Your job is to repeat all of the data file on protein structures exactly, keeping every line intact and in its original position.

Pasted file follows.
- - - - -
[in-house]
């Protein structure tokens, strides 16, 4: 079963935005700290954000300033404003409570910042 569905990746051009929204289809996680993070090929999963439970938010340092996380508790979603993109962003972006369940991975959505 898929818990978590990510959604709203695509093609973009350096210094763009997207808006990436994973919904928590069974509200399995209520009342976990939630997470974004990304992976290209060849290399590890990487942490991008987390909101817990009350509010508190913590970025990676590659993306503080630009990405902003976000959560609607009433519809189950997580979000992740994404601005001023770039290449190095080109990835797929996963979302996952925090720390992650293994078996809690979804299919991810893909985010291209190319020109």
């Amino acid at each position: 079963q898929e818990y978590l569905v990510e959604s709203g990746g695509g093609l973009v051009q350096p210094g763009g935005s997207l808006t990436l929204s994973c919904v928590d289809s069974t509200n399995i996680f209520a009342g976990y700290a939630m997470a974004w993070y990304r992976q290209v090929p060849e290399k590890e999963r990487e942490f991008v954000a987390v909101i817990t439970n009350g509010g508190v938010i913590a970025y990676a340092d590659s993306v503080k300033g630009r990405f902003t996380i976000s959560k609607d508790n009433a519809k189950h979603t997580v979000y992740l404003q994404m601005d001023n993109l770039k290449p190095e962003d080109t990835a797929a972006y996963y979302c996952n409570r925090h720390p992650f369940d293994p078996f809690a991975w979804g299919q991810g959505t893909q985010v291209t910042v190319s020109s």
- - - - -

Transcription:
[in-house]
């Protein structure tokens, strides 16, 4: 079963935005700290954000300033404003409570910042 569905990746051009929204289809996680993070090929999963439970938010340092996380508790979603993109962003972006369940991975959505 898929818990978590990510959604709203695509093609973009350096210094763009997207808006990436994973919904928590069974509200399995209520009342976990939630997470974004990304992976290209060849290399590890990487942490991008987390909101817990009350509010508190913590970025990676590659993306503080630009990405902003976000959560609607009433519809189950997580979000992740994404601005001023770039290449190095080109990835797929996963979302996952925090720390992650293994078996809690979804299919991810893909985010291209190319020109």
């Amino acid at each position: 079963q898929e818990y978590l569905v990510e959604s709203g990746g695509g093609l973009v051009q350096p210094g763009g935005s997207l808006t990436l929204s994973c919904v928590d289809s069974t509200n399995i996680f209520a009342g976990y700290a939630m997470a974004w993070y990304r992976q290209v090929p060849e290399k590890e999963r990487e942490f991008v954000a987390v909101i817990t439970n009350g509010g508190v938010i913590a970025y990676a340092d590659s993306v503080k300033g630009r990405f902003t996380i976000s959560k609607d508790n009433a519809k189950h979603t997580v979000y992740l404003q994404m601005d001023n993109l770039k290449p190095e962003d080109t990835a797929a972006y996963y979302c996952n409570r925090h720390p992650f369940d293994p078996f809690a991975w979804g299919q991810g959505t893909q985010v291209t910042v190319s020109s």